I created the graph by simply copying the NYTimes election map values and the FiveThirtyEight projections into a spreadsheet. Its available here:

  28. 28
    observer says:

    It seems to me that there is a flaw in concluding that the close match on the national result validates Silver. I believe that Silver’s Bayesian prediction gave Romney something like a 20% chance of winning. If Romney had won, something that was entirely possible under Silver’s analysis, would you have concluded that Silver was a fraud? I believe that would be clearly incorrect.

    If Silver makes 100 predictions and the distribution of the real-world outcomes, matches his predictions, then one can soundly conclude that he is on to something.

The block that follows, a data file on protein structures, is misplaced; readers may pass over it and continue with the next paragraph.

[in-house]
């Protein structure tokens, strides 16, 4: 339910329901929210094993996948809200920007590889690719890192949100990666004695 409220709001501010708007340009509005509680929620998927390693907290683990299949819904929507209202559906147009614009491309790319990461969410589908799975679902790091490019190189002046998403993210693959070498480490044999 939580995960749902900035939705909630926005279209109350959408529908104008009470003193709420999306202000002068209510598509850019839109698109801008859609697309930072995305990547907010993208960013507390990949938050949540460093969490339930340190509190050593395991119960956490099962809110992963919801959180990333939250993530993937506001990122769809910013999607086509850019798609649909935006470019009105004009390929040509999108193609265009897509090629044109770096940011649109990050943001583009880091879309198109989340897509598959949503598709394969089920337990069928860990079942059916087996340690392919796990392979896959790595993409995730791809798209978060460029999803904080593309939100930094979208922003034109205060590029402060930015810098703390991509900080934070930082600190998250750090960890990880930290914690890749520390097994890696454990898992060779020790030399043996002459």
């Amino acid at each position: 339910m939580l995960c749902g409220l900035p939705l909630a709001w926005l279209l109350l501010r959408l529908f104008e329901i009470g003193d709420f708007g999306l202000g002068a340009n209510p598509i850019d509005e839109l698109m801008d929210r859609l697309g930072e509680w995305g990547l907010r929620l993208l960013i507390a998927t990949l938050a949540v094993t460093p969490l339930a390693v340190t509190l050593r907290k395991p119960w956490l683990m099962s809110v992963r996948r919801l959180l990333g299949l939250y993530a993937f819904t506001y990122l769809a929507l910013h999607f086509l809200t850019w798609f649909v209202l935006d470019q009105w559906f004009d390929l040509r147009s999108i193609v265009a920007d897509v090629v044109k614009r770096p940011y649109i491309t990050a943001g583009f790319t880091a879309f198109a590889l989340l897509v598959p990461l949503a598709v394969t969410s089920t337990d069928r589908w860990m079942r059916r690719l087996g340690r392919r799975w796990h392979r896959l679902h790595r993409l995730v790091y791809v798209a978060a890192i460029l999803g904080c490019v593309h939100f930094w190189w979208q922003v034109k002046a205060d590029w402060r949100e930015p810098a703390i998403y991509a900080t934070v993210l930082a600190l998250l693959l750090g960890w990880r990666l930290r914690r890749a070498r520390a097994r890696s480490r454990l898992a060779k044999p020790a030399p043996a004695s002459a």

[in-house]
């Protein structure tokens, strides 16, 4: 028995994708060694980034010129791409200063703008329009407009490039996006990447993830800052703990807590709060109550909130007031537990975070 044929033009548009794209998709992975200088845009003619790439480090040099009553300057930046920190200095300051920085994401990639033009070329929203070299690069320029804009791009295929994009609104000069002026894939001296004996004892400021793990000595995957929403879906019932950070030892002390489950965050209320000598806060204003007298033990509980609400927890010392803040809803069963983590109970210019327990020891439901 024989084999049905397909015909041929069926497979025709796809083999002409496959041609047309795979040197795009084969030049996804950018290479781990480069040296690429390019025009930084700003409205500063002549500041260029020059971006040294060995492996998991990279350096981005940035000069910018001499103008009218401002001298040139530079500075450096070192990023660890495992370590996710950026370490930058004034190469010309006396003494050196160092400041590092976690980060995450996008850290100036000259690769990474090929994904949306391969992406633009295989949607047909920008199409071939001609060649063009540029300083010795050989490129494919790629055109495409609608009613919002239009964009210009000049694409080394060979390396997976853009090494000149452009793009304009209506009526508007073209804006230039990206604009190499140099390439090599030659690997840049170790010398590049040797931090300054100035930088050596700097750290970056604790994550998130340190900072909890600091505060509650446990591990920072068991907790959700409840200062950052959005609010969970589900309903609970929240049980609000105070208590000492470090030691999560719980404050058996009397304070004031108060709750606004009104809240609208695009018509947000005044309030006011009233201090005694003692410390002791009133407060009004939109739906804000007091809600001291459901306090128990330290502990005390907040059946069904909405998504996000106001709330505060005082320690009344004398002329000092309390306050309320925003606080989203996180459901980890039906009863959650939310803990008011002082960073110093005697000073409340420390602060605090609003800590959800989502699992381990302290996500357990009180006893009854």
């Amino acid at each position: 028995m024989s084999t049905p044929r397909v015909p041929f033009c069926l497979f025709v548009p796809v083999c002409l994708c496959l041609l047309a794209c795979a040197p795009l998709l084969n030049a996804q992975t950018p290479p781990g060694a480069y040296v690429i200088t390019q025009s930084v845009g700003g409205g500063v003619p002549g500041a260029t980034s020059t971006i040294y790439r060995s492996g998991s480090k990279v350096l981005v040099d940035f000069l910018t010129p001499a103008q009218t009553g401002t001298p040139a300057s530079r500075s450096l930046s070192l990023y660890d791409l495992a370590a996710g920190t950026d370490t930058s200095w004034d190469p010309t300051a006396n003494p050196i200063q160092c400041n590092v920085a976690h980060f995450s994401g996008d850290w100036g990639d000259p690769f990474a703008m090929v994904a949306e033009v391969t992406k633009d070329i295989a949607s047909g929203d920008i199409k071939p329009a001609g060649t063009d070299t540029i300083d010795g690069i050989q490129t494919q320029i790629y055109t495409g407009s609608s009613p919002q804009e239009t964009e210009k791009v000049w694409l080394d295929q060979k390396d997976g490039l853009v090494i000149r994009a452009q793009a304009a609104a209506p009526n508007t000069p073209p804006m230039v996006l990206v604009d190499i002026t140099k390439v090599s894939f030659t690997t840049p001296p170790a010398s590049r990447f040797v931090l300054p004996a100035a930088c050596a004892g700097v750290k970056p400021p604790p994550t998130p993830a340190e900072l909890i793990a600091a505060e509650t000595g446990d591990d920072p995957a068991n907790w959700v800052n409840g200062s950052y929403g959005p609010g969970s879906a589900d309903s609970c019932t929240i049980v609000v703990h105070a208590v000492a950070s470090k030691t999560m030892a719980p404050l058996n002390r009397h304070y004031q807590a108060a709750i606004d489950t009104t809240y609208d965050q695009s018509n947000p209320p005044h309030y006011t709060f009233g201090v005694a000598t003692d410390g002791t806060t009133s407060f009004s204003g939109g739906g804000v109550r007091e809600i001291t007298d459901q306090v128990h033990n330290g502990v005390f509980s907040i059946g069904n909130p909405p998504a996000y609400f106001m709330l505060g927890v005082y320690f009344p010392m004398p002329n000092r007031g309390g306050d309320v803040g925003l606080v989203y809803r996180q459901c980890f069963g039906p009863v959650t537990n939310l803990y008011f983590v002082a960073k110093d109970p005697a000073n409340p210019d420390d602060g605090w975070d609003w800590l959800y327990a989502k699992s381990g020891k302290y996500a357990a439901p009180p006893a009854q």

Thus, Zeke’s graph (#6) is a lot more informative than that the outcome of the national election matched the expected value of Silver’s distribution.

    [Response:I think this is exactly the point isn’t it? If Silver had been “wrong” — that is, if Romney had won — than those who’d been criticizing him would feel vindicated, and indeed would have called him a fraud. They’d be just as wrong to criticize him in the way that they did, either way.–eric]

  29. 29
    Steve Fish says:

    Re- Comment by Ray Ladbury — 8 Nov 2012 @ 12:39 PM:

    Paronomasia and spoonerism in one= fun!


  30. 30
    Leonard Evens says: